Who’s Your Police Captain?
Recently the force has moved to “GeoPolicing”. Teams are managed by Captains responsible for 3 specific regions. Pat made a point of testing me to see if I knew who my Captain was. I passed the test.
District 1 is run by Captain Don Hamilton and is mostly central and northern Cary, including most of downtown and toward the airport.
Captain Kenny Williams has District 2 – western Cary going from Weatherstone Elementary west into Chatham County.
District 3 is the responsibility of Captain Scott Davis and is comprised of southern and eastern Cary from Cary Elementary south to the West Lake area.
Pat told me about the Crime Alerts Program and the Hello Neighbor Program. I had not heard of Hello Neighbor before but the basic premise is to patrol areas and inform citizens when they are “open to possible criminal opportunities”, like leaving garage doors open. The CPD sends a letter to the home to suggest they remove that “opportunity”.
“To me, to have the safest community possible we must have an informed community. We make a point to reach out to the people of Cary not only to inform them of crimes, or post pictures of suspects, or suggest better safety, but to also get feedback from those who matter most to us – the people we serve,” Bazemore said.
The Chief also also pointed out that the our police force has a great relationship with Town administrators and officials “all the way up and down the ranks”.
What’s Important to You is Important to the CPD
There were 153,000 administrative calls that came into the police in 2009. Yes, that is more than one each year from every man, woman and child. There were over 59,000 9-1-1 calls from land lines and over 33,000 wireless calls to the emergency 9-1-1 number! Chief Bazemore said, “These calls range from the hilarious to the saddest stories you could imagine. Either way these calls are coming from people that need our help. We see folks often in the worst of times. It’s our job to respond quickly.”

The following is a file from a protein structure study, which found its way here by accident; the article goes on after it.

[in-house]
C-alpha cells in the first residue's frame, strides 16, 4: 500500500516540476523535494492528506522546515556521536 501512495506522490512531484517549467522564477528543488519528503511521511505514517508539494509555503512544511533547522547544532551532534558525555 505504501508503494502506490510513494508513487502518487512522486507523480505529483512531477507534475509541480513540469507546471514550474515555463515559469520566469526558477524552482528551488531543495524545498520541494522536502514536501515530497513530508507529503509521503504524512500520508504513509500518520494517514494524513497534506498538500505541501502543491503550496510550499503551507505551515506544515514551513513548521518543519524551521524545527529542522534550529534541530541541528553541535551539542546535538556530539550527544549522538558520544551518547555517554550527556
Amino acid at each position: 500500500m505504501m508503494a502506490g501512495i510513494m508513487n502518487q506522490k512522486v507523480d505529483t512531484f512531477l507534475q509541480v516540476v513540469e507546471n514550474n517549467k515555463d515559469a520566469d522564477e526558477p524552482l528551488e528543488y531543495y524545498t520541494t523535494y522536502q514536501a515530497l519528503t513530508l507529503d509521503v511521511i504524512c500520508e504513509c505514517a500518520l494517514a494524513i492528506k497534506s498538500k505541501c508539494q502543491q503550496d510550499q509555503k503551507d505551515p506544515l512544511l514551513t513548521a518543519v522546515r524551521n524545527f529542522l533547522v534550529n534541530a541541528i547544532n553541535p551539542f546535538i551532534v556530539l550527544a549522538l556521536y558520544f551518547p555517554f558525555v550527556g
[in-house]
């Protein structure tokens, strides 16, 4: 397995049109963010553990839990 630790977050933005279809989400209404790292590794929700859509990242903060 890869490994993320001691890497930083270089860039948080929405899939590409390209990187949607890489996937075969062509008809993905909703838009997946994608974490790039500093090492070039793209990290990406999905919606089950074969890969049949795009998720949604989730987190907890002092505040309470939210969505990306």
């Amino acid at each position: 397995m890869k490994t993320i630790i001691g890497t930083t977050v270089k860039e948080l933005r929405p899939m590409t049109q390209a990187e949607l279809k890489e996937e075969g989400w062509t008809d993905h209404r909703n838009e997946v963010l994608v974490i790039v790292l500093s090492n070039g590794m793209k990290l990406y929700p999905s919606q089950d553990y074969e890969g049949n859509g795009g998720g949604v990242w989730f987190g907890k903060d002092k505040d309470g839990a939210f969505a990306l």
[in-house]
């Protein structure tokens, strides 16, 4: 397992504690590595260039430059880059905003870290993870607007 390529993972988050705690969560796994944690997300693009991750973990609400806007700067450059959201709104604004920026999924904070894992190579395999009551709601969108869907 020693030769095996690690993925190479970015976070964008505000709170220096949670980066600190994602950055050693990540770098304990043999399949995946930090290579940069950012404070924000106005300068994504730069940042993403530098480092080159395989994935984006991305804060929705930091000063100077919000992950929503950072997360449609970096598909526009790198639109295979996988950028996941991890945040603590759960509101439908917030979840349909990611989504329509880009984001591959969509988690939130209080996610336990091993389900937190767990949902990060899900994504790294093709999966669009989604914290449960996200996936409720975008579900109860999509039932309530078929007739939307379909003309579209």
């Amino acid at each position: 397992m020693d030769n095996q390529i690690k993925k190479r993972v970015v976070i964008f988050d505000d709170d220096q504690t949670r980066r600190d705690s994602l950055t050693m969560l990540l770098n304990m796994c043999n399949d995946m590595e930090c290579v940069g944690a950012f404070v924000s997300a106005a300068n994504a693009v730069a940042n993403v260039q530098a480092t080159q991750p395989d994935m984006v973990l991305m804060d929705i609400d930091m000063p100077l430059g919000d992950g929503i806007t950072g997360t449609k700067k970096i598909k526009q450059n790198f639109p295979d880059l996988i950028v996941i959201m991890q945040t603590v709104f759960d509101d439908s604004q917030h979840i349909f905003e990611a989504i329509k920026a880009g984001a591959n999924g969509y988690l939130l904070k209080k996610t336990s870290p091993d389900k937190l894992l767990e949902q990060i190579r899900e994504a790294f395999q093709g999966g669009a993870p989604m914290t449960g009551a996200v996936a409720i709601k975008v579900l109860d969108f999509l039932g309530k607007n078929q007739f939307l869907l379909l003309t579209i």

The most common complaint call coming into the police? Traffic. The most common crime? Larceny/theft. “We once got several complaint calls about a misspelled road sign,” she told me without cracking a smile, “we responded to it.”
There were 16,550 traffic stops in 2009. Tickets were handed out in 10,511 of those incidents. I was told that ”safety is our goal, not giving out tickets. Giving tickets is at the discretion of the officer”.
A Safe Place
Cary is the 5th safest city (between population of 100,000 to 500,000) in the nation.
The CPD has recently spent time with the staff from the Irvine, California Police Department, currently ranked “the Safest City”, to find out how The Cary Police could adopt some of the programs and policies of Irvine.
“Our goal is to be number 1 EVERY year”, Chief Bazemore said.
She told me that a lot of people had predicted that crime would escalate as the economy deteriorated. In fact, 2009 was a much better year than 2008, in almost all areas. For violent crimes and theft (referred to as “Part 1 Crimes”), crime was down 14% year-to-year.
I was convinced that the people of Cary are in good hands.